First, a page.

Host family stays are required during the 11-week Pre-Service Training (PST) and initial 3 months of service at site. Host family accommodation during PST in Querétaro provides a private room in a family home with basic furniture and private or shared bathroom facilities. The Volunteer will live with the new host family for 3 months in site. After the first three months of service, other options for housing may include a room in a shared house, a private apartment or house, or a part of a family house. Whenever possible, we encourage Volunteers to continue living with their host family, which will help them integrate in the community.
You can expect to travel/commute via public transportation and to occasionally travel in partner agencies’ vehicles. Most positions require 40 hours a week in relatively unstructured work environments.
Peace Corps Mexico seeks to reflect the rich diversity of the U.S. and bring diverse perspectives and solutions to development issues in Mexico. Once Volunteers arrive at their sites, diversity and inclusion principles remain the same but take on a different shape, in which your host community may share a common culture and you are the outsider. During Pre-Service Training (PST), multiple sessions and guidance will be provided to discuss diversity and inclusion. For more specific information about serving as a diverse Volunteer in Mexico and the support networks in place, please visit https://www.peacecorps.gov/mexico/preparing-to-volunteer/diversity-and-inclusion/.
In most of the central region of Mexico, and throughout the mountainous areas, it can be cold in the evening through much of the year. Daytime highs can get very hot, but a rain jacket and hat are often useful in the evenings. Some cities or towns are known as more traditional and others as more progressive. Rural areas and most small towns of Mexico are characterized by more traditional and conservative cultural and societal values. Volunteers should learn and be respectful of their practices, customs, and way of life.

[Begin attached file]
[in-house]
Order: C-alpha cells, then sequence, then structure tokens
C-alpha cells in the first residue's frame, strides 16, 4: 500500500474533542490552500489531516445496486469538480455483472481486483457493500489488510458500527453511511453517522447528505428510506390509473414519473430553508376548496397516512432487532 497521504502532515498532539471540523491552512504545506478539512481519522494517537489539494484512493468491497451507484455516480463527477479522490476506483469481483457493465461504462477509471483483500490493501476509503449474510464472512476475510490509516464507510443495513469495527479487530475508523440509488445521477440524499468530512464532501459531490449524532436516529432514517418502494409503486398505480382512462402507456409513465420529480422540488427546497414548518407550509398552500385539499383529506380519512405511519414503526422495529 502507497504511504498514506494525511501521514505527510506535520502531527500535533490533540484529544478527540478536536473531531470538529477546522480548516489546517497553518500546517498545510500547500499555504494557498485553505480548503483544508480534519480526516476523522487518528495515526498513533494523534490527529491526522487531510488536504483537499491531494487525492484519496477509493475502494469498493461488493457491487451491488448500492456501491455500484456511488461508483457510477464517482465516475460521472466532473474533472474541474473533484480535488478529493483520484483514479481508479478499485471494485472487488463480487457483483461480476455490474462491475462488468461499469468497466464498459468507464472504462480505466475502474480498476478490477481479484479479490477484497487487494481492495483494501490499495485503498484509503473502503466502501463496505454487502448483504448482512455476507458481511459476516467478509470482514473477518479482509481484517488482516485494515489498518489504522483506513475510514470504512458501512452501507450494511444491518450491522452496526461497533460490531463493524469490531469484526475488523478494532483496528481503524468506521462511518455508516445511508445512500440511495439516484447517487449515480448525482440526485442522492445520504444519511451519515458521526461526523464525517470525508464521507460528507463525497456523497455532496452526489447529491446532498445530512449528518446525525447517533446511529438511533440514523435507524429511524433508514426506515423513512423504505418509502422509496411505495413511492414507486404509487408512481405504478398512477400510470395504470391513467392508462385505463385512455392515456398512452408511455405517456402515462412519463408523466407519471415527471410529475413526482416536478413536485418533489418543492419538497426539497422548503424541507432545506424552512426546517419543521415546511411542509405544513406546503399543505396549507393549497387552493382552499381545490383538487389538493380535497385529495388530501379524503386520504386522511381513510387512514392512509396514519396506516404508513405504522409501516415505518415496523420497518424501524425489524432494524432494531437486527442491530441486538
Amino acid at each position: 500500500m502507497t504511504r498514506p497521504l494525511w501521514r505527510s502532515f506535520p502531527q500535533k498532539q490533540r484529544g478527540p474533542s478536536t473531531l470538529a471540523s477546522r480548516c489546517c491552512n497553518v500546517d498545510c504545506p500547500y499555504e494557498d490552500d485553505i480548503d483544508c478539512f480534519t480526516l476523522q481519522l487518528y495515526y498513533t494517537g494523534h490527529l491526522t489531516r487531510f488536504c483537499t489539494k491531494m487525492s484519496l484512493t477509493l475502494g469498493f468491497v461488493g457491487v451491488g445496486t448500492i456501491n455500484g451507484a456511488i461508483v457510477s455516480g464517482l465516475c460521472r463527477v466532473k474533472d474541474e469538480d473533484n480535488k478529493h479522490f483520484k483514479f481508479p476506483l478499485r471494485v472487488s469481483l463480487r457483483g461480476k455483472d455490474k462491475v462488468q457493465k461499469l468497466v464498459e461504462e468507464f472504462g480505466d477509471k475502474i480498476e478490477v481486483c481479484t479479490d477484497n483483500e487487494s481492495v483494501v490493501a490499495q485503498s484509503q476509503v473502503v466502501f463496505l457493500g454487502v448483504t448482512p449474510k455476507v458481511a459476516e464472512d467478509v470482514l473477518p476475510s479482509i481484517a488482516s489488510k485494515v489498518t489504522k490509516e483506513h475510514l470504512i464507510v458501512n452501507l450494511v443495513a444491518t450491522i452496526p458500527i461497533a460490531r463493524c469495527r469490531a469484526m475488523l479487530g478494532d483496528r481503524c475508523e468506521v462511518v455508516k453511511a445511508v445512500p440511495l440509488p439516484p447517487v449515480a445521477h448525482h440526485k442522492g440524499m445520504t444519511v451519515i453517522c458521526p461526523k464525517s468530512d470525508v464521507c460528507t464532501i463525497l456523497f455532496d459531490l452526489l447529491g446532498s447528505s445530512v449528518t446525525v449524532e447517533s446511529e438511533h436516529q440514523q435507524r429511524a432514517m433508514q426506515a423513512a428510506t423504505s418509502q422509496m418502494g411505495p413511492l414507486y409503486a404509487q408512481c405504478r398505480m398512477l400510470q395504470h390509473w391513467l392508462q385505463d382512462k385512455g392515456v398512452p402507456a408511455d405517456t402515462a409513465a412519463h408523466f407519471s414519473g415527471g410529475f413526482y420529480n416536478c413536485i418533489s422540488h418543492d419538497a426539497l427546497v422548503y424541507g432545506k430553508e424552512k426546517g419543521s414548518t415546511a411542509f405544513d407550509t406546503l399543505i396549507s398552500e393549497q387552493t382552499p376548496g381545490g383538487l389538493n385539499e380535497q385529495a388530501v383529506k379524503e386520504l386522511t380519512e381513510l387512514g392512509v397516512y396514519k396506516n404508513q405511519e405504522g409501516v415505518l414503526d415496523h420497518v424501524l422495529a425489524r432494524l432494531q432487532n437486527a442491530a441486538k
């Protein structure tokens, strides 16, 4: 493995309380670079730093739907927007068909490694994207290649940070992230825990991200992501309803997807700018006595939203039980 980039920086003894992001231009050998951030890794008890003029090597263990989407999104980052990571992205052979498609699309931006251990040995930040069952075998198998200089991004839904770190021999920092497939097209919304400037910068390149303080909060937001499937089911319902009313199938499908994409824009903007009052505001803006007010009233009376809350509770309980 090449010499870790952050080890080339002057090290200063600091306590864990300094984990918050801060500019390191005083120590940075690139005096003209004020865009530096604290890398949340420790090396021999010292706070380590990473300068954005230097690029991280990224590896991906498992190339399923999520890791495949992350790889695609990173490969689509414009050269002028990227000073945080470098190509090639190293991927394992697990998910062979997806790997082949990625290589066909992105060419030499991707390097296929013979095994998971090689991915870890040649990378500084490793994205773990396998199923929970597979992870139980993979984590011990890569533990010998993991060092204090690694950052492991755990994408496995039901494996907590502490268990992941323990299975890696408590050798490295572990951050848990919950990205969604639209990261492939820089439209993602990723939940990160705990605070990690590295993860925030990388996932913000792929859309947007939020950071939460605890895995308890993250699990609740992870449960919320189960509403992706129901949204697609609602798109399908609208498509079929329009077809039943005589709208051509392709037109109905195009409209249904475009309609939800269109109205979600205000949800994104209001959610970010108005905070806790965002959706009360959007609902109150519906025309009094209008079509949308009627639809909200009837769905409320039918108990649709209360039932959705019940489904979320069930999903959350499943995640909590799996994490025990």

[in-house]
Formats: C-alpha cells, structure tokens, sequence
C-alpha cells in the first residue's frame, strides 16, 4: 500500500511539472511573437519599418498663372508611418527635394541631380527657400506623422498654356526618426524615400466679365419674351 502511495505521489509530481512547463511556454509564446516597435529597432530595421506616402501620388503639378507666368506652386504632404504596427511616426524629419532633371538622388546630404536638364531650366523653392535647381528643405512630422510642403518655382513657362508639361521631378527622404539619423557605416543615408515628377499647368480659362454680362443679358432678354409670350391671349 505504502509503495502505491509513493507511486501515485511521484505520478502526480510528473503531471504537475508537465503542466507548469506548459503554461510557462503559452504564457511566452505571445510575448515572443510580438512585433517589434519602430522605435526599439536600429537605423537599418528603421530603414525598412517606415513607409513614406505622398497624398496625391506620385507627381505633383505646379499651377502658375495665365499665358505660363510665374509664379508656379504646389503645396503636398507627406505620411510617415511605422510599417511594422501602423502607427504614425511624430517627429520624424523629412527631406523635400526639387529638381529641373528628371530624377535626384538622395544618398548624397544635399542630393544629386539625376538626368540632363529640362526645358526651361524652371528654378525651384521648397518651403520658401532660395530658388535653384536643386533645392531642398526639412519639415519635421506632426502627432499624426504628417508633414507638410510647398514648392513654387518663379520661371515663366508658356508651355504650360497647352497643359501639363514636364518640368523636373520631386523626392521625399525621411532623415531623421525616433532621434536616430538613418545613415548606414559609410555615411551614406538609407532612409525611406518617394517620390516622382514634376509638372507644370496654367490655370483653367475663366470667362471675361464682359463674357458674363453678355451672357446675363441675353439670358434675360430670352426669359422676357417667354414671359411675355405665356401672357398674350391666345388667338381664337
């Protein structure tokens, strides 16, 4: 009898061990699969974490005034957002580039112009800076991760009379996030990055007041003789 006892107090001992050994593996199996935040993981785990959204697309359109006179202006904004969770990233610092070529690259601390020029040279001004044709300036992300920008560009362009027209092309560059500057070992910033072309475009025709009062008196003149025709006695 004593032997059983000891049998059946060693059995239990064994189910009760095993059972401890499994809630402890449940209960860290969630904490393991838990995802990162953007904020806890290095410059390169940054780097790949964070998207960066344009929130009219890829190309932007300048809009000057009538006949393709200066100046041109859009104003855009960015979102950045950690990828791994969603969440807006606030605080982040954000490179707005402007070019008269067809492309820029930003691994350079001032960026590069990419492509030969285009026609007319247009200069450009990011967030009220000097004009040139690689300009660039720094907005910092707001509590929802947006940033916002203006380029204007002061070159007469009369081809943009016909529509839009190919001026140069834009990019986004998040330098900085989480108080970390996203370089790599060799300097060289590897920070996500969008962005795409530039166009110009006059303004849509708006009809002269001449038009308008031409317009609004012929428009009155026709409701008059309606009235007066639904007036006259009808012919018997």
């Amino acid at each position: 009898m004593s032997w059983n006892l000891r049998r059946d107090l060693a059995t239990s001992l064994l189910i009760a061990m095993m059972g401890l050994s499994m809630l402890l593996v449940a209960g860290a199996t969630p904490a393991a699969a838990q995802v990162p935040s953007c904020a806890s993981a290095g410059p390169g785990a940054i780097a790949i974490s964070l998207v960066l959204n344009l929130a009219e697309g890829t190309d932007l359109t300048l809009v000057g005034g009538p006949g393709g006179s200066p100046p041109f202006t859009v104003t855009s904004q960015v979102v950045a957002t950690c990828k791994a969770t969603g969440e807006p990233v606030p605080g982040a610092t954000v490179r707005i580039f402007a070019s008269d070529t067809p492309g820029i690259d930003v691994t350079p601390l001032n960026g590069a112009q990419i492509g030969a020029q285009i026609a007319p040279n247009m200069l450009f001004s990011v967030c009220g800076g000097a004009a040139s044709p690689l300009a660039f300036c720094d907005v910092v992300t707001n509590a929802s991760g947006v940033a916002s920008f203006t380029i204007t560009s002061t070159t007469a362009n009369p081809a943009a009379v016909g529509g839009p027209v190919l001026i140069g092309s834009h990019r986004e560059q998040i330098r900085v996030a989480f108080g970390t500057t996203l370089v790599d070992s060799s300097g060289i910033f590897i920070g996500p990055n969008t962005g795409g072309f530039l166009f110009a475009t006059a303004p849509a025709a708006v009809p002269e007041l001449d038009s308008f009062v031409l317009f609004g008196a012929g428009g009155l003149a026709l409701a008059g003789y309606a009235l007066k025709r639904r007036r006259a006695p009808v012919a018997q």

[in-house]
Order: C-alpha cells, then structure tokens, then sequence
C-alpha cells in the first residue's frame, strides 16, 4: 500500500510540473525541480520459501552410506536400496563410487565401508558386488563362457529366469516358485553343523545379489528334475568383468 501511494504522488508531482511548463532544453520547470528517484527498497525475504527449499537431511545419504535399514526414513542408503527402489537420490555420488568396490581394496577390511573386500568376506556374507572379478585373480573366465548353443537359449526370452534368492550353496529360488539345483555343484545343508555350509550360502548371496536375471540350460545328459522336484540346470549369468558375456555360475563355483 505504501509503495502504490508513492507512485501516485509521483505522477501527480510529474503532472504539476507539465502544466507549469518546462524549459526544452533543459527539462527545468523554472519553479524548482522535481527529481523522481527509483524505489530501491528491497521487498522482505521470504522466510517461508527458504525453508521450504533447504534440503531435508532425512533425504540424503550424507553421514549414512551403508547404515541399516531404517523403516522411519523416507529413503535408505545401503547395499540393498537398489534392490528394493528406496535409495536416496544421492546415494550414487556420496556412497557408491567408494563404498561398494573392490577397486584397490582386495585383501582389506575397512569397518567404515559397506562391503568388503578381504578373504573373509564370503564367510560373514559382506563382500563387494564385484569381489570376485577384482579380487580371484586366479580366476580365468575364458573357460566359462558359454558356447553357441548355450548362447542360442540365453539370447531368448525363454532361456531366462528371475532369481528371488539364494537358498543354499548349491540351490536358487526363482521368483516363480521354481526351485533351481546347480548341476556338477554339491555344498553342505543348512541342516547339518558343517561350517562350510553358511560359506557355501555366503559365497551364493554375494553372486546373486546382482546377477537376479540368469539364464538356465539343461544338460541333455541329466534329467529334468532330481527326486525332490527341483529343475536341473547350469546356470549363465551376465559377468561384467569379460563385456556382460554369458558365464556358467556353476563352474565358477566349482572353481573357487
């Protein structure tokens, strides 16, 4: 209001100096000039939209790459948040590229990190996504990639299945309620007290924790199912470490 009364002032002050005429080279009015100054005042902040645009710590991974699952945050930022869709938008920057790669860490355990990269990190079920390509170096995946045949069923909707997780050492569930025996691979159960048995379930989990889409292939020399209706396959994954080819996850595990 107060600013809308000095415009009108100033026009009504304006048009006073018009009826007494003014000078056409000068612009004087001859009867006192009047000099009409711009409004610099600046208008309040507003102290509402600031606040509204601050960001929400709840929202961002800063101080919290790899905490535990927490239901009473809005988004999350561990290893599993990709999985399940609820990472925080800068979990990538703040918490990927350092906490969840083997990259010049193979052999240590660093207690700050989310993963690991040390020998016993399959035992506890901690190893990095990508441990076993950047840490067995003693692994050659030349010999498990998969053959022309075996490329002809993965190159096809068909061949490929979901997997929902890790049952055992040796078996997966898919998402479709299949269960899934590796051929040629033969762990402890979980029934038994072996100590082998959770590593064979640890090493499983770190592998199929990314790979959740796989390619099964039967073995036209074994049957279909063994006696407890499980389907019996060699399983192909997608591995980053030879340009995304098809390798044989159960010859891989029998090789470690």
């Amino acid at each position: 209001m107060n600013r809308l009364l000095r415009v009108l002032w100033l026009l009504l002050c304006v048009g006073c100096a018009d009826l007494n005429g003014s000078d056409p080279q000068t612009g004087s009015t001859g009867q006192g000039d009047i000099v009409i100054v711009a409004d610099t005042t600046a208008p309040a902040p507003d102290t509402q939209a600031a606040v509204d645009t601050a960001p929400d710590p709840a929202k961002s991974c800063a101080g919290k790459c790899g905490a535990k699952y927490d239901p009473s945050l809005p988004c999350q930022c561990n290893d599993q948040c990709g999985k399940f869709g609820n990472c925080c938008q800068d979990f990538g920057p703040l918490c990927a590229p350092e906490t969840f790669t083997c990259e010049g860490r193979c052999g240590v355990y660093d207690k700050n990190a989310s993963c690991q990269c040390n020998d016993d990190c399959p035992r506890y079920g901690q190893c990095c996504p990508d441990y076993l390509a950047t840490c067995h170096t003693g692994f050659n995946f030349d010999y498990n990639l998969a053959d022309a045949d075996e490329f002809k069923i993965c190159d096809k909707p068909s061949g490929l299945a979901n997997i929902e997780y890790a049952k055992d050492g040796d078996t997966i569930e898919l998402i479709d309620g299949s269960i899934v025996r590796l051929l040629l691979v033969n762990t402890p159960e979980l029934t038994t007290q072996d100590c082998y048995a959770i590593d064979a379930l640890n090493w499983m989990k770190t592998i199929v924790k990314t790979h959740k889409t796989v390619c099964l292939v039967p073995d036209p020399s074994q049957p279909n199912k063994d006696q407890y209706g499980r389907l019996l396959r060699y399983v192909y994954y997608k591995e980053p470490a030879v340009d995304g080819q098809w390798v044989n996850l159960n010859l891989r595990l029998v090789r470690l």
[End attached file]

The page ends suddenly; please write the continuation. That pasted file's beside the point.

SPECIAL NOTICE ABOUT CITIZENSHIP: Candidates who are either dual citizens of Mexico and the U.S. or who were born in Mexico and became U.S. citizens after 1998 are not eligible to serve in Peace Corps Mexico. Volunteer safety is of paramount importance, and the protections of U.S. citizenship promote volunteer safety. Under Mexican law, anyone born in Mexico who became a U.S. citizen after 1998 or anyone holding dual U.S. and Mexican citizenship is considered a citizen of Mexico, and not of the United States. If such an individual faced a legal, safety or other emergency situation in Mexico, the Peace Corps' ability to intervene would be limited. If you fit either of these categories, we encourage you to look at other assignments.
Learn more about the Volunteer experience in Mexico: Get detailed information on culture, communications, housing, and safety — including crime statistics [PDF] — in order to make a well-informed decision about serving.
Medical Considerations in Mexico
- Mexico may not be able to support Volunteers with the following medical conditions: ongoing counseling.
- The following medication(s) are not permitted for legal or cultural reasons: Adderall.
- Volunteers who should avoid the following food(s) may not be able to serve: none identified.
- After arrival in Mexico, Peace Corps provides and applicants are required to have an annual flu shot and to receive mandatory immunizations.
Before you apply, please also review Important Medical Information for Applicants [PDF] to learn about other health conditions typically not supported in Peace Corps service.